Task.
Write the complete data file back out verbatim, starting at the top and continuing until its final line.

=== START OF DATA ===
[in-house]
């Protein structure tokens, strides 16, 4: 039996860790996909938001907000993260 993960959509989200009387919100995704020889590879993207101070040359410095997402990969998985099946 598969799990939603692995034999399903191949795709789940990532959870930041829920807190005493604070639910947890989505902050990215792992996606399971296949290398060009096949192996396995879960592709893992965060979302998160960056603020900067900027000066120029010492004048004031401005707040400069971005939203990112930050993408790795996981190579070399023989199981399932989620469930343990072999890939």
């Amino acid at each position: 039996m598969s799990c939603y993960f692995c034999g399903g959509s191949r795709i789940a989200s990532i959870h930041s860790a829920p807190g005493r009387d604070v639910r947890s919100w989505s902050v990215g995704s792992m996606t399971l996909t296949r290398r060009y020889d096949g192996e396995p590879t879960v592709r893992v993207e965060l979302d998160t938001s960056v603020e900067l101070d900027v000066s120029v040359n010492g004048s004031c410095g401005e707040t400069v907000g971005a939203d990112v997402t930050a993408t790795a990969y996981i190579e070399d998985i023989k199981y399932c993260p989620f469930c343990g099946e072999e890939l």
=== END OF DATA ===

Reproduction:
[in-house]
């Protein structure tokens, strides 16, 4: 039996860790996909938001907000993260 993960959509989200009387919100995704020889590879993207101070040359410095997402990969998985099946 598969799990939603692995034999399903191949795709789940990532959870930041829920807190005493604070639910947890989505902050990215792992996606399971296949290398060009096949192996396995879960592709893992965060979302998160960056603020900067900027000066120029010492004048004031401005707040400069971005939203990112930050993408790795996981190579070399023989199981399932989620469930343990072999890939």
């Amino acid at each position: 039996m598969s799990c939603y993960f692995c034999g399903g959509s191949r795709i789940a989200s990532i959870h930041s860790a829920p807190g005493r009387d604070v639910r947890s919100w989505s902050v990215g995704s792992m996606t399971l996909t296949r290398r060009y020889d096949g192996e396995p590879t879960v592709r893992v993207e965060l979302d998160t938001s960056v603020e900067l101070d900027v000066s120029v040359n010492g004048s004031c410095g401005e707040t400069v907000g971005a939203d990112v997402t930050a993408t790795a990969y996981i190579e070399d998985i023989k199981y399932c993260p989620f469930c343990g099946e072999e890939l």